Everybody now knows that drinking too many sugary drinks is not great for your health.
The movement away from blindly consuming sugar and junk food in general (at least in developed markets) kinda started with the 2004 Morgan Spurlock film Super Size Me.
Watching Mr Spurlock gorge himself on nothing but McDonalds meals and visibly suffering the health consequences was a shocking demonstration of the dangers of highly-processed food.
In the aftermath of that documentary there was a notable increase in the number of new diet theories and ideologies that have emerged, grouping 'believers' into powerful consumer communities.
Vegan, Paleo, Keto, LCHF are all now recognised movements with their own eating guidelines, recipes, preferred ingredients and outspoken proponents.
Apple cider vinegar is one of these magical ingredients that seemingly cure an exhaustive list of ailments, but swallowing a diluted measure of the stuff daily is not as enjoyable as slurping down an ice cold Coca Cola.
Solving this palatable problem is the intention of a range of fast-growing soft drinks called Poppi.
Husband and wife team Allison and Stephen were experimenting in their home kitchen in Texas, combining fresh fruit juice with the prebiotic powerhouse apple cider vinegar (ACV), to create a soda that tasted amazing and provided real health benefits.
The drink was initially sold at farmer's markets and built up a strong following.
It's all in the packaging (the ignition key to the brand's growth)
Pre-2018 the soft drink was called 'Mother' (a name that couldn't be successfully trademarked) and was packaged in a plain glass bottle with no remarkable iconography. Nothing about the old product stands out - the typography is pretty random, the choice of bottle makes it look cheap. In a word...it's terrible.
The founders took the product onto the TV-show Shark Tank and it was thankfully suggested, by the person who eventually invested in the company, that the name and the packaging was in need of a serious revamp.
The old Mother Hubbard look clearly wasn't going to get the business to its full potential.
In 2020 the drinks range was renamed Poppi, got a branding make-over that appealed to a Gen Z target market...and the business took off.
BHAG? How about picking a fight with Coca Cola
Unlike Coca Cola - Poppi is pitched as a gut-friendly, prebiotic, healthy soft drink alternative that is made with minimal ingredients; typically the liquid is made using natural flavours and far less sugar per can. By all accounts it is the antithesis of Coke.
The brand is positioned to specifically appeal to younger, health-conscious consumers.
Colours are bright, slogans are silly, young celebrities and influencers are in love with it and the #1 social media channel it uses is TikTok.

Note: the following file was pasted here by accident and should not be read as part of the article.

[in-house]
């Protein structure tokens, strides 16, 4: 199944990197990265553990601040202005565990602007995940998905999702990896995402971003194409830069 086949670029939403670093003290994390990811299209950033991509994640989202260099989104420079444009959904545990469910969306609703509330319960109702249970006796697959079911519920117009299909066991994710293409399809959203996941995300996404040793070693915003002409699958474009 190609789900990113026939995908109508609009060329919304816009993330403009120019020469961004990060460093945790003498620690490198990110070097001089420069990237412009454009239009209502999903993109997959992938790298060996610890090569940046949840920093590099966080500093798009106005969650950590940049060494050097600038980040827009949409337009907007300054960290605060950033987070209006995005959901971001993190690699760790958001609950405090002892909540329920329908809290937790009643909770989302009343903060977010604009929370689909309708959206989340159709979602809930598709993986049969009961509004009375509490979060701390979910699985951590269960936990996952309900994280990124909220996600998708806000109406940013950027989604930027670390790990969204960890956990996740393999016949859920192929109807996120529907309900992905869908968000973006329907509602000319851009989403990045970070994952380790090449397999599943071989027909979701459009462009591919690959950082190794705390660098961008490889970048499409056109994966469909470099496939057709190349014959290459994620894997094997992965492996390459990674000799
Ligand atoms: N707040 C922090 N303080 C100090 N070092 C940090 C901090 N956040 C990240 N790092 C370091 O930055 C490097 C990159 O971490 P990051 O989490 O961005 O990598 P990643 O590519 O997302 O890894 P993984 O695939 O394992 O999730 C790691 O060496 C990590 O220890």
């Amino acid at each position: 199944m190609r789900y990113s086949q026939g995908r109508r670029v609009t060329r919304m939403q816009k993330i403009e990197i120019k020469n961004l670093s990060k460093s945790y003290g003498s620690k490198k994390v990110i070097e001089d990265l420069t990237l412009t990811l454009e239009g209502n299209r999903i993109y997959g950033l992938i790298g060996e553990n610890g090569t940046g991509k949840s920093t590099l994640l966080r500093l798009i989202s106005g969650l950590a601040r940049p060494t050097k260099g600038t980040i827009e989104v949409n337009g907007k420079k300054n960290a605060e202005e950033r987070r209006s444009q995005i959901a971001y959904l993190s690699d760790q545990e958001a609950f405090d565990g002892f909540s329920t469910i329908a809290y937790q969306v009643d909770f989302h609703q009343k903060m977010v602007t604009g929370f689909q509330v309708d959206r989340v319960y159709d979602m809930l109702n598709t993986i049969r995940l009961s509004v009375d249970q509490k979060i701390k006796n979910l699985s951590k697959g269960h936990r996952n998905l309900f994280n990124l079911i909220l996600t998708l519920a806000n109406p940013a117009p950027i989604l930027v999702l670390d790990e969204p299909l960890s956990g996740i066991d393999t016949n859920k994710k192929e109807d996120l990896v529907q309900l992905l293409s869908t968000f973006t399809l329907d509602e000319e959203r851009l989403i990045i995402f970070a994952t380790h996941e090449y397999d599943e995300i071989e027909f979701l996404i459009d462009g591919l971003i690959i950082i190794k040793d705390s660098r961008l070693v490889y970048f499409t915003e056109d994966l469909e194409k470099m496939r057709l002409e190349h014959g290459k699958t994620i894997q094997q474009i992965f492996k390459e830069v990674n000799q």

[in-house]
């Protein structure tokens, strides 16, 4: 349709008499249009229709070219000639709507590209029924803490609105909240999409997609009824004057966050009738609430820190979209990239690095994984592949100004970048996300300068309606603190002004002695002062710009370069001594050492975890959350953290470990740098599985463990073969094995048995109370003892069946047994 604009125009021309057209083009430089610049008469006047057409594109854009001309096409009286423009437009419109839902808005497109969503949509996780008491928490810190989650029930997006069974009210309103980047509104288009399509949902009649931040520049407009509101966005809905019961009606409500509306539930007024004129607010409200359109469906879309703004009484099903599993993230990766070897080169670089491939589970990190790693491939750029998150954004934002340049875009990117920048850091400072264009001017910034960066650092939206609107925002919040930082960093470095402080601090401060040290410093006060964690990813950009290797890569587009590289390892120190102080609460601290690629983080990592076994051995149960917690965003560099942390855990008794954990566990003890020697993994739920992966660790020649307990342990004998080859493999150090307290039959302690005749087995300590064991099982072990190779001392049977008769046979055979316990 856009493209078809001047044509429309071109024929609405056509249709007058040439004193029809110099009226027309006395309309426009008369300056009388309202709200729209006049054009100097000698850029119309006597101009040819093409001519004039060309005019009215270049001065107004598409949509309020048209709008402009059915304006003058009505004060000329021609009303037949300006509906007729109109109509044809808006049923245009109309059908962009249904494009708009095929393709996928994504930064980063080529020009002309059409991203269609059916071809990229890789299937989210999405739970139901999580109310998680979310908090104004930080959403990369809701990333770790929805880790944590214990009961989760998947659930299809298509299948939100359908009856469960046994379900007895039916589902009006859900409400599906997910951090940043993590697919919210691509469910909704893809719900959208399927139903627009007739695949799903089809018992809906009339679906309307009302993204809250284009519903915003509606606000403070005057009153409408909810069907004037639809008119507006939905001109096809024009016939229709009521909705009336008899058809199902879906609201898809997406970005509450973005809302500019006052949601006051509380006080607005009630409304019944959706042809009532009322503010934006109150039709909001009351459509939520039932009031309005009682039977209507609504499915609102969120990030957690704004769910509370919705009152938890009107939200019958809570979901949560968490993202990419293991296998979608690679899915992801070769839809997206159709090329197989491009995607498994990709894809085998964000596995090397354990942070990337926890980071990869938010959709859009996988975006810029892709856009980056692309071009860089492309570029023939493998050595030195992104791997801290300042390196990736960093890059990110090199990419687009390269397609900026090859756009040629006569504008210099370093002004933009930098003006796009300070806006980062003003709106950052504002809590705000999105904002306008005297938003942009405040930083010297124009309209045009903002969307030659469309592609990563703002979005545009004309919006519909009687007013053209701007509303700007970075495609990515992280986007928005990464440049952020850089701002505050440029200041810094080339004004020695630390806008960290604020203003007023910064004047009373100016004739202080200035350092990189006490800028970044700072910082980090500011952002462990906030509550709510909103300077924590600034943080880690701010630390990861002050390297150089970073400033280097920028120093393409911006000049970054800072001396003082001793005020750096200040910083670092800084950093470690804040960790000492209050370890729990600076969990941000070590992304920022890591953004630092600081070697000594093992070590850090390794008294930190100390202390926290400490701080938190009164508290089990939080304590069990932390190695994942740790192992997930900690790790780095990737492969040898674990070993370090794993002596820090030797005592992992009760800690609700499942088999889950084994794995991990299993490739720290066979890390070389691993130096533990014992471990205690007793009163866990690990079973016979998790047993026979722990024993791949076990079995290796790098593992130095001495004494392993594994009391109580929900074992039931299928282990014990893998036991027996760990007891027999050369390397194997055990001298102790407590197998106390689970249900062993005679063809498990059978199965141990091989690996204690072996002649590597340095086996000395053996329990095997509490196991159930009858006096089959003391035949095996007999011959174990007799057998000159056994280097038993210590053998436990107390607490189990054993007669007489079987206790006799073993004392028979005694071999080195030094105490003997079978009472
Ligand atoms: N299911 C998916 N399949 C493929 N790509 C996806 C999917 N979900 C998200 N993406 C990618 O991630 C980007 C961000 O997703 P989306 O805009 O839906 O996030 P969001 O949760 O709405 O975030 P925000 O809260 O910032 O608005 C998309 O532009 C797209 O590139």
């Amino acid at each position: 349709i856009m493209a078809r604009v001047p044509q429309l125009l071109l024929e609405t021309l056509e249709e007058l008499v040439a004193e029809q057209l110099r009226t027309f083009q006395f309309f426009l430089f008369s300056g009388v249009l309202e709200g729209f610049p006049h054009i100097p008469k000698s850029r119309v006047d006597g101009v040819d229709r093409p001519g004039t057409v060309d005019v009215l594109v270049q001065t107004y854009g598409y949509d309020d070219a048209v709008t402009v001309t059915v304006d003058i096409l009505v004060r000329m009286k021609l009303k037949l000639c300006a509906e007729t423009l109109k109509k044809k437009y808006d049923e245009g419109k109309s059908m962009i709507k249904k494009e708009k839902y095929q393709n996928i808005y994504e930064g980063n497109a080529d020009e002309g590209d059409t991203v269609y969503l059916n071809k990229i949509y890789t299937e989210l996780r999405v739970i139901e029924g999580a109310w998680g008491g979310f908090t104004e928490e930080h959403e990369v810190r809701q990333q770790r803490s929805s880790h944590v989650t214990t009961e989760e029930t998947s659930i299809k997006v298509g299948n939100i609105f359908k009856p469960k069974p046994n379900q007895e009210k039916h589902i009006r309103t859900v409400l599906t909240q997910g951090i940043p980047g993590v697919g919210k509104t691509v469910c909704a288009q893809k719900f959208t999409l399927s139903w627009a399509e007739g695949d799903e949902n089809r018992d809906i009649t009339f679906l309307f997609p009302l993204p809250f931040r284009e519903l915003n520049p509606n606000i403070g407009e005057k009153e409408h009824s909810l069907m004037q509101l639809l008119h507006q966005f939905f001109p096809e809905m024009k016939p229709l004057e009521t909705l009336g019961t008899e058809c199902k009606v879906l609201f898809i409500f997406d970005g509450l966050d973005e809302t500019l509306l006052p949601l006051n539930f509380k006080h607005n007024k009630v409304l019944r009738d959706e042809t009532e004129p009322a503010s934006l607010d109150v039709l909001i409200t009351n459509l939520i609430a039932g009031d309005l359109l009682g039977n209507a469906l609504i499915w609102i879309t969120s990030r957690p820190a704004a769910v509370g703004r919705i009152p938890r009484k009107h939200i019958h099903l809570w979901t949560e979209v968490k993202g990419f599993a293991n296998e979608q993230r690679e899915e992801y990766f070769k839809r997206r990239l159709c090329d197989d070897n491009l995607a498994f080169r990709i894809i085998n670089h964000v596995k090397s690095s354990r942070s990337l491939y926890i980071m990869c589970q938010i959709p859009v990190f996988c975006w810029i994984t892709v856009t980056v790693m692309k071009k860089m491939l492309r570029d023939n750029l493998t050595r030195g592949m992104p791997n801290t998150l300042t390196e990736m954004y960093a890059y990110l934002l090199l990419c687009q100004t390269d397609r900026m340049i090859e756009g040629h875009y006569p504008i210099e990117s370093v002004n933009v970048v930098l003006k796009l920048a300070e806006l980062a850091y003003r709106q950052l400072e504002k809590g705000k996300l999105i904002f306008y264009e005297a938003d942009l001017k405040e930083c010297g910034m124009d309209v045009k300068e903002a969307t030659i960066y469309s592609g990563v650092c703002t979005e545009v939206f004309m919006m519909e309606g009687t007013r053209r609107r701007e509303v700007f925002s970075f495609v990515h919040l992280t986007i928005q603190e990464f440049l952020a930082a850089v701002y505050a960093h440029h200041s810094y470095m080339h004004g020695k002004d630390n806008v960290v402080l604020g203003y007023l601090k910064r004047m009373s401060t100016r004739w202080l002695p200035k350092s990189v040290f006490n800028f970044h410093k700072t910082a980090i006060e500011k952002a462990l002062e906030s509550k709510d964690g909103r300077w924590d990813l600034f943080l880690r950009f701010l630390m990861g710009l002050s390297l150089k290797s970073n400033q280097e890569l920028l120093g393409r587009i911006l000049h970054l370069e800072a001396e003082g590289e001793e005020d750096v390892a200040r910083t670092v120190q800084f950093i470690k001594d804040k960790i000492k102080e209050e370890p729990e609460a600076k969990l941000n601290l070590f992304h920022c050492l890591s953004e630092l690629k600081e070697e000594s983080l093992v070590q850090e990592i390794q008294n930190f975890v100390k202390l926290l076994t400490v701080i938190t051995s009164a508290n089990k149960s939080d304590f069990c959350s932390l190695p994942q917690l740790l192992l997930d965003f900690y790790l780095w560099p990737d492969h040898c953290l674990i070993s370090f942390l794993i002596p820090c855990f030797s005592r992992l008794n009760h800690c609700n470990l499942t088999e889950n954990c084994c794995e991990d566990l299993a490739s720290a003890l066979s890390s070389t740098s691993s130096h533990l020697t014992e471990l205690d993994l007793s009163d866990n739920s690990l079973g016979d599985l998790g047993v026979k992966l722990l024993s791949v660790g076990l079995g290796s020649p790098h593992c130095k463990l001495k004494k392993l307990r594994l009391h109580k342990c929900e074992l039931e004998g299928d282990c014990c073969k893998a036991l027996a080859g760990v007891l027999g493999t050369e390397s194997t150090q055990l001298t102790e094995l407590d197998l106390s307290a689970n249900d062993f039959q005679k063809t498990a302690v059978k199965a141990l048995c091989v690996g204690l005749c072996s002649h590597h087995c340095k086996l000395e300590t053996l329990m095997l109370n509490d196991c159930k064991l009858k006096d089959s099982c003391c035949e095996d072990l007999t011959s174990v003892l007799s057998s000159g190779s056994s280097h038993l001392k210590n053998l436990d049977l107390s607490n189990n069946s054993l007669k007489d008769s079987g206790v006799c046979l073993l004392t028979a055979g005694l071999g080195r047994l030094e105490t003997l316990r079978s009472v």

One Friday night in January, around 10 p.m., Poppi co-founder Allison Ellsworth was sitting in her Texas home when the inspiration struck her to record a quick impromptu video for her brand’s TikTok profile. She quickly discussed the prebiotic soda company’s founding story and its game changing appearance on Shark Tank. As Ellsworth tells it, she spoke briefly but honestly, tying the brand’s journey to her own. The next morning, the video was already a viral hit and by Sunday the company had sold over $75,000 worth of product on Amazon. As of December 2021, the video had over 17.5 million views and 475,000 comments from consumers. Poppi was able to use its initial success to populate its email contact list, going from next to no subscribers in December 2020 to over 200,000 in months, but the company has not slowed down its social media marketing. The brand has posted to TikTok over 100 times since (on occasion striking the right nerve and getting over 1 million views) and Ellsworth remains the main star and face of the company.
The 'Poppi world' presented in its promotional material looks like an 'alternate utopian universe' - where the people are healthy and the drinks are always tasty and make you feel good.
Build a community on TikTok - yes, it's working well for small brands
Most of Poppi's SMS and email signups come from their relentless promotional efforts on TikTok.
Digiday reports that:
The Poppi team has a community manager who oversees social copy on Instagram as well as in-house TikTok creation, posting to the brand account up to several times per day. In addition to working with influencers, Ellsworth (the founder) herself will post explainer videos on everything from how the drink improves gut health to what each flavor tastes like. Other times, Poppi’s TikTok videos stem from what’s trending on the app, like the ‘Jerk’ dance move.
The brand is a content-generating machine.
Social media posts are done multiple times per day, while the dedicated community manager engages directly with fans on all of their channels...consistently.
Now the brand has chosen to invest marketing spend in a comprehensive 360- degree campaign (#sodasback) consisting of Amazon programmatic ads as well as more traditional, ATL approaches; like billboards (gasp).
Gen Z are coming
Younger (Gen Z if you will) consumers are different.
They're sceptical of big business, they're non-committal, they're irreverent and can be seen by some older people as being somewhat flippant in their attitudes and worldviews. Building brands that appeal to this generation of consumers doesn't work with the same old marketing strategy playbook.
Brands needs to be far more authentically engaging to win them over.
What's needed in the approach is creativity; gutsy ideas, a welcoming community and a strong idealistic mission.
Just a good product doesn't cut it; it needs to be a complete, immersive marketing experience.
Many brands just 'don't get the Gen Z crowd', but they are the future customer. Either you get to understand them better, or your competitors will do it for you.